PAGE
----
These maritime criminals are inclined to operate in waters where government presence is weak, often lacking in both technical resources and the political will to deal effectively with such attacks. International law permits any warship or government vessel to repress an attack in international waters. In a state's territorial waters, such attacks constitute an act of armed robbery and must be dealt with under the laws of the relevant coastal state. These laws seldom, if ever, permit a vessel or warship from another country to intervene. The most effective countermeasure strategy is to prevent criminals initial access to ports and vessels, and to demonstrate a consistent ability to respond rapidly and effectively to notification of such a security breach.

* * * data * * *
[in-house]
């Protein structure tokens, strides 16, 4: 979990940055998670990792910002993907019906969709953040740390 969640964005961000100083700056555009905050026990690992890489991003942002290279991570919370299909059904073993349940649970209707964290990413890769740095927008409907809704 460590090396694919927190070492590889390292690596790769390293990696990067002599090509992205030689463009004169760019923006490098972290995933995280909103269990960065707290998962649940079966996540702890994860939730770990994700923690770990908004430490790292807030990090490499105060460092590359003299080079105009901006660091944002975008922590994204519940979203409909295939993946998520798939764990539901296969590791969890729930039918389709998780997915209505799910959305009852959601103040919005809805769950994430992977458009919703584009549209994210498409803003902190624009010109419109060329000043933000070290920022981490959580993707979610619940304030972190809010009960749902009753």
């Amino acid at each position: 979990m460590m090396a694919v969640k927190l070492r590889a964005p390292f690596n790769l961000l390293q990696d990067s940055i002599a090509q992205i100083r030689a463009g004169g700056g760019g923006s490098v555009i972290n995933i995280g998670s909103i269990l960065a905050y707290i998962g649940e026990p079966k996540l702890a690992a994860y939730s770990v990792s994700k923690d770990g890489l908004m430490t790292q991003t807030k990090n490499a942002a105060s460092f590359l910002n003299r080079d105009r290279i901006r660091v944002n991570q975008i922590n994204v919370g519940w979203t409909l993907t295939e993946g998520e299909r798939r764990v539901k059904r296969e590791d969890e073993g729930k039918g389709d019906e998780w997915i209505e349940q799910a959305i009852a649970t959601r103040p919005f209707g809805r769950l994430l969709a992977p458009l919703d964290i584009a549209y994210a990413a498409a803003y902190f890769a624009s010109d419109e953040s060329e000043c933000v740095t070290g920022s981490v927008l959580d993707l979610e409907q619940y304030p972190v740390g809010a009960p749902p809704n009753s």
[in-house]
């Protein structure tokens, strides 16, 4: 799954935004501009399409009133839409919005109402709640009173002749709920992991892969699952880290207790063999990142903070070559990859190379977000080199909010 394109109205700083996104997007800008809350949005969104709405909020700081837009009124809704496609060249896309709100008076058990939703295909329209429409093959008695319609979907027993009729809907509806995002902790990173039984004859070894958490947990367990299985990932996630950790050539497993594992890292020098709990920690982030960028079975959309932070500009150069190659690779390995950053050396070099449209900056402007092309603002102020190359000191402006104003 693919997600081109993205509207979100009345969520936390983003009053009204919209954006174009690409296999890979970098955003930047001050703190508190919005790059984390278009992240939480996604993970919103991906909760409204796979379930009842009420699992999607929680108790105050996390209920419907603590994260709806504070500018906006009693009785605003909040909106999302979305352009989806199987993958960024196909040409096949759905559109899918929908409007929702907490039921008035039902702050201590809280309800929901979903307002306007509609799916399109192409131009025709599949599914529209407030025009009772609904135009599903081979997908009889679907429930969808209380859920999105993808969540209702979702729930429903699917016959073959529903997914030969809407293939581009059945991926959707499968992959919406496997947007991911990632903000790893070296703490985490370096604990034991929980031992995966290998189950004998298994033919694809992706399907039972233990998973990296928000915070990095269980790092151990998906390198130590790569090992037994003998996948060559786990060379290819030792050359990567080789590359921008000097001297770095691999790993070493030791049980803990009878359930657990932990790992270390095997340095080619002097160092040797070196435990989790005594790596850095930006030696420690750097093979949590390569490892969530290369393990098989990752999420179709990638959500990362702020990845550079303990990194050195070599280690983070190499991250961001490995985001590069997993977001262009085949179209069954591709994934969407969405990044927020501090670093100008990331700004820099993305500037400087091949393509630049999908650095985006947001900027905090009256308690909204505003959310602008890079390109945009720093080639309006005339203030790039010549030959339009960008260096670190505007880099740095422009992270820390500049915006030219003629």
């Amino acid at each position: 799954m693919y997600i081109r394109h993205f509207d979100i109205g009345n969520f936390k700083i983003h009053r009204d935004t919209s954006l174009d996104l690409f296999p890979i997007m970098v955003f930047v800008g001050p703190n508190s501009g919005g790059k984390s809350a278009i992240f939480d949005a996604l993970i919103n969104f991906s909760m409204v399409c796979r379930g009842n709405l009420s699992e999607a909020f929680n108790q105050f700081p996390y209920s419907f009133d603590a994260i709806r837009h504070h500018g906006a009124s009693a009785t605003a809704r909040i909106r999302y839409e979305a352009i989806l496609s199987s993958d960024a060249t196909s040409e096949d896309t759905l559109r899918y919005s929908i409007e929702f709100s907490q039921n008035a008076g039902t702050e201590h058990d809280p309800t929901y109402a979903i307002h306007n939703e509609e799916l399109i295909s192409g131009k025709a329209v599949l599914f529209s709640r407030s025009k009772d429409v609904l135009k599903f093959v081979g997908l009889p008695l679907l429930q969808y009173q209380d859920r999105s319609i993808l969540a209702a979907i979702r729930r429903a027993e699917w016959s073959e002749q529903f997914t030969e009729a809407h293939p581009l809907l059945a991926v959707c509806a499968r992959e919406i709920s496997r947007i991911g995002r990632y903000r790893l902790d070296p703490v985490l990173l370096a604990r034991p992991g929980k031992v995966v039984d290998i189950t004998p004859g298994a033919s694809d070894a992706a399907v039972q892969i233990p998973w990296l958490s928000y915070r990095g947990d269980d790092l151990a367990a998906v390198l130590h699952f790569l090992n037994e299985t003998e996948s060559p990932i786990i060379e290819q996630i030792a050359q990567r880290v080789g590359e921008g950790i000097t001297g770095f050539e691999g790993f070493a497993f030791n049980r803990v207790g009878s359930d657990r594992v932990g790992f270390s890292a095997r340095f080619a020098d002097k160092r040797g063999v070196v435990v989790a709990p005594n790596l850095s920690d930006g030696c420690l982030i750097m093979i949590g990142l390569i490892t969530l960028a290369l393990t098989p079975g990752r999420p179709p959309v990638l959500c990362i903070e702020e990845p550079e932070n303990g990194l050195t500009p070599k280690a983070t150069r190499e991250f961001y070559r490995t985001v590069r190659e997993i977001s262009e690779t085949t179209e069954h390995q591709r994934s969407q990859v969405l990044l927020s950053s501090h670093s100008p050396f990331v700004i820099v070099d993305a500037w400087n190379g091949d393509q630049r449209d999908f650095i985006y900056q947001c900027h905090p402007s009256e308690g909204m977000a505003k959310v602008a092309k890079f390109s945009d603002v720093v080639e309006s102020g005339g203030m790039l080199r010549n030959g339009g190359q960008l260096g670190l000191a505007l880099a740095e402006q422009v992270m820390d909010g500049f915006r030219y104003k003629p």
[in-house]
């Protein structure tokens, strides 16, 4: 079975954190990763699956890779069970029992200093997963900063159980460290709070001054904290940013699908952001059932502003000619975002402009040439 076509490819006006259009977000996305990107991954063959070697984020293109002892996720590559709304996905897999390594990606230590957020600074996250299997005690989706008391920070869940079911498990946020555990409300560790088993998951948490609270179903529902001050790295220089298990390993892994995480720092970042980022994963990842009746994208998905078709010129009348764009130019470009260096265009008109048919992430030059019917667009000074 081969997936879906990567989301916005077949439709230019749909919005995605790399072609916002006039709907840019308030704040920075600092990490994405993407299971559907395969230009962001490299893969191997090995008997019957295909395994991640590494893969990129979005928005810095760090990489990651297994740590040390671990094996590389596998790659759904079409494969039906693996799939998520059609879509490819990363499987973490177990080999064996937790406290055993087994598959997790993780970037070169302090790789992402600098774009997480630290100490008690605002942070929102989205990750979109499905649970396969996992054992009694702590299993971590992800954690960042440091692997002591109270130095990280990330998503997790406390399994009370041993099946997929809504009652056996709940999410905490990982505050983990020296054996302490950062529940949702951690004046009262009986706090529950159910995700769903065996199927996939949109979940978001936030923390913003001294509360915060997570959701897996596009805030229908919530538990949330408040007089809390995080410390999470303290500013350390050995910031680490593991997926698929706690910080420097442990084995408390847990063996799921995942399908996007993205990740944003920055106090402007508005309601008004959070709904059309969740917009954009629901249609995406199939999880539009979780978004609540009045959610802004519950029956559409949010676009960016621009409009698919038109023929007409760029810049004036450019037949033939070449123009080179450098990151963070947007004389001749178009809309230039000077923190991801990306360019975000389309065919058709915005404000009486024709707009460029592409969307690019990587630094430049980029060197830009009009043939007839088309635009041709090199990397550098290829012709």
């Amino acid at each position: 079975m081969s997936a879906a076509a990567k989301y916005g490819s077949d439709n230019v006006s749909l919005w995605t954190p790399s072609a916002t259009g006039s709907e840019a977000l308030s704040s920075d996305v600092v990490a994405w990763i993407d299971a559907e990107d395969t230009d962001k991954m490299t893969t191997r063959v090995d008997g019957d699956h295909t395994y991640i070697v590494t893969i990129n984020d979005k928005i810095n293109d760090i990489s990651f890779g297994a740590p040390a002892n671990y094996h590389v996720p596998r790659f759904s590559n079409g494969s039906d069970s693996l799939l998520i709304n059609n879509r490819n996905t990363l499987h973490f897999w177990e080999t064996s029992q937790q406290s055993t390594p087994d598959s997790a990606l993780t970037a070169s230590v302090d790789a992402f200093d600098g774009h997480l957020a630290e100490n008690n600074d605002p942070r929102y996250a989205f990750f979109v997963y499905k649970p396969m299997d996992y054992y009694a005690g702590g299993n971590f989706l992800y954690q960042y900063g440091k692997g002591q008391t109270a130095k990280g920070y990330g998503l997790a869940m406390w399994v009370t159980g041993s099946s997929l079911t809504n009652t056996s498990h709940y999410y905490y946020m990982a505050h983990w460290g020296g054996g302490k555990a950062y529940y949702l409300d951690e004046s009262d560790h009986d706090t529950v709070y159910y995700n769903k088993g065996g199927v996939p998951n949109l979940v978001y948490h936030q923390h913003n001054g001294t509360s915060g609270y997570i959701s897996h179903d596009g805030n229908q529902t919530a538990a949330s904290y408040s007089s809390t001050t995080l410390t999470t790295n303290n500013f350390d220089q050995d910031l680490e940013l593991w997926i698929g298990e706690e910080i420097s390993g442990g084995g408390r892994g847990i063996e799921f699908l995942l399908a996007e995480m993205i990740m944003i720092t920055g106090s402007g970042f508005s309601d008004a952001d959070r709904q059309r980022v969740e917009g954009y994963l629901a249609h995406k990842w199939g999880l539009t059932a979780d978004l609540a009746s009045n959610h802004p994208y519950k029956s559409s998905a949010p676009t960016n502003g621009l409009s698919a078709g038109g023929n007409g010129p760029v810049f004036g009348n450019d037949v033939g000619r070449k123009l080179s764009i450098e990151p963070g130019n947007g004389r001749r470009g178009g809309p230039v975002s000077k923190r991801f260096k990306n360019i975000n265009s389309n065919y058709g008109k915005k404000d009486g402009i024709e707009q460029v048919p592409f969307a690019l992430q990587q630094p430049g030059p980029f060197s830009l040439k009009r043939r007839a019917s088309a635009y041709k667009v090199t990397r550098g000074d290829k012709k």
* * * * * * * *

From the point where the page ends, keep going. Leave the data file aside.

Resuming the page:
Acts of piracy can only be committed by private ships or private aircraft. A warship or other public vessel or a military or other state aircraft cannot be treated as a pirate unless it is taken over and operated by pirates or unless the crew mutinies and employs it for piratical purposes. By committing an act of piracy, the pirate ship or aircraft, and the pirates themselves, lose the protection of the nation whose flag they are otherwise entitled to fly.
To constitute the crime of piracy, the illegal acts must be committed for private ends. Consequently, an attack upon a merchant ship at sea for the purpose of achieving some criminal end, e.g., robbery, is an act of piracy as that term is currently defined in international law. Conversely, acts otherwise constituting piracy done for purely political motives, as in the case of insurgents not recognized as belligerents, are not piratical.